While not part of the Hamilton County Fire Tower Challenge, Bald Mountain is part of the Adirondack Fire Tower Challenge and is a great “bang for your buck” outing. With a long rocky spine and unbeatable views, this fire tower peak is sure to impress and is totally worth the short ride over from the Inlet area.
Bald Mountain is a place of many names. Early settlers called it Pond Mountain and then it was called Bald Mountain later on, due to its rocky (bald) appearance. However, in 1912, state officials changed the name to Rondaxe Mountain to avoid confusion with another Bald Mountain with a fire tower in nearby Lewis County. Rondaxe is derived from the word Adirondacks. Today, most people refer to this mountain as Bald Mountain still.
The fire tower atop the mountain has been there since 1917. It has been a popular hike for a long time. In 1965, 18,242 people visited the tower. Not long after the fire observation station closed in 1990, a group of volunteers began restoration work and continue to maintain the tower today.
How to get there
From Inlet, travel south on Route 28 for 6.2 miles, then turn right onto Rondaxe Road. Travel just over 0.1 mile to the trailhead parking on the left.
By the numbers
- Distance: about 1 mile
- Elevation gain: 400 feet
- Mountain elevation: 2,350 feet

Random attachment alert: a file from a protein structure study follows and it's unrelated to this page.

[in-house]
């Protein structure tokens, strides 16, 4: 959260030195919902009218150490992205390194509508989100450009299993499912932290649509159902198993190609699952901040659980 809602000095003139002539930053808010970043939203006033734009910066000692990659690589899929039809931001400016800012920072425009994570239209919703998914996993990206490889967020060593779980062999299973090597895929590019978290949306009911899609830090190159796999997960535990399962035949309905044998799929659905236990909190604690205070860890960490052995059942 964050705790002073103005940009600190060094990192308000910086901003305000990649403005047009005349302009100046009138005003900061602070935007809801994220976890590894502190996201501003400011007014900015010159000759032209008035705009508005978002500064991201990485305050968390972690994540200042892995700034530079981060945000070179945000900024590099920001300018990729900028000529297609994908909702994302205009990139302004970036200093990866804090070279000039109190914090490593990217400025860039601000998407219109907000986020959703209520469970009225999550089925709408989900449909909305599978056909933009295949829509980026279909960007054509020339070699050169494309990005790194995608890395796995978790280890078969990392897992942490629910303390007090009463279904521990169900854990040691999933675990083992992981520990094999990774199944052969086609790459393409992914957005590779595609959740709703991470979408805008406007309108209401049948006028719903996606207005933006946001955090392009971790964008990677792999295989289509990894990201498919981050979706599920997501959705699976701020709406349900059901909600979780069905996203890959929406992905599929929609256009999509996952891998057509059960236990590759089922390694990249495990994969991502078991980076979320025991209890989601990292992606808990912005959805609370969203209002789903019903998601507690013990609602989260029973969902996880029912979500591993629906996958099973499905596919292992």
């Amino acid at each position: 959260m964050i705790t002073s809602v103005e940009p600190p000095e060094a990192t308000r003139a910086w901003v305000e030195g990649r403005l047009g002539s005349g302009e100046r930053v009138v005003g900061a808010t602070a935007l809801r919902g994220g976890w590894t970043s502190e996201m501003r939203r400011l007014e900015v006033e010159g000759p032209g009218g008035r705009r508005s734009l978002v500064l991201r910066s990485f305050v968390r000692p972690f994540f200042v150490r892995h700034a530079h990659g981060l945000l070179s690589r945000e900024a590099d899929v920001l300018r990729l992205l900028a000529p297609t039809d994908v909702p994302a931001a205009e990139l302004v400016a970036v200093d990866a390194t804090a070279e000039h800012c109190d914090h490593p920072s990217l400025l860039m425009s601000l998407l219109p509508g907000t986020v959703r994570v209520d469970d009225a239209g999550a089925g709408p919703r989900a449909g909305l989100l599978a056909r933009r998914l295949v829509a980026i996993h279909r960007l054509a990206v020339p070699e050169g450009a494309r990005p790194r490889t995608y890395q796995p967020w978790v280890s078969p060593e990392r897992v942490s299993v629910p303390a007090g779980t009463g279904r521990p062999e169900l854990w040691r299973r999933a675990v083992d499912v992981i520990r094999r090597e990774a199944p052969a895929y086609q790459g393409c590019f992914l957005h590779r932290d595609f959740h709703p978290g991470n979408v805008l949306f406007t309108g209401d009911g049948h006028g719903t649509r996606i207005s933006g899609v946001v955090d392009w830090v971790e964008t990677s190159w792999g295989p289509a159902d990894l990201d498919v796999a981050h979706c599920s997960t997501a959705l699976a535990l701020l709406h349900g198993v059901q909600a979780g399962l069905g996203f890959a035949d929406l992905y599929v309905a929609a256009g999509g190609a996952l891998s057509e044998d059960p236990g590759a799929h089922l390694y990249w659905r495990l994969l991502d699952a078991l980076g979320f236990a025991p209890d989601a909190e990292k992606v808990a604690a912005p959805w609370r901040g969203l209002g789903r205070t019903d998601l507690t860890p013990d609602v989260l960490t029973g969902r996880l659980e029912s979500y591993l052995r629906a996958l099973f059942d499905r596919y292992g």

Of the fire tower hikes, this is one of the easier ones. From the trailhead, the route starts out quite flat over easy terrain, but wastes no time in starting the climb. You will soon find that the footing may get tougher as the grade steepens. As you climb higher, a rock spine will be under you, possibly unnoticed, but you should notice the trail narrowing.
At 0.4 miles, views come into sight. You’ll see Second, Third, and Fourth lakes from cliffs on the left. The last couple hundred feet before you reach the tower are along a rock spine and the views will be continuous and breathtaking. At just around 1 mile, the fire tower is reached. Climb to the top to enjoy 360-degree views or take in the sights from the rocks below. Either way, you can’t go wrong. Blue Mountain and the Fulton Chain of Lakes will stretch out before you as one of the most stunning views in the area.
Bald Mountain in winter
Parking and the trailhead do not change in winter. The tower remains open, but visitors should remove snowshoes or traction devices before climbing the stairs. The steps can be very icy and the wind quite powerful, so be prepared. Otherwise, this makes for a nice snowshoe when conditions allow. Cross-country skiing is not recommended. Under low snow conditions, it may be best to use snow spikes for traction. Ice tends to build up on the steeper slope near the summit when ample snow is not available.
A sure place to find a flock of pine siskins. Read our blog post, Hiking Bald Mountain, for a birder's view of this hike.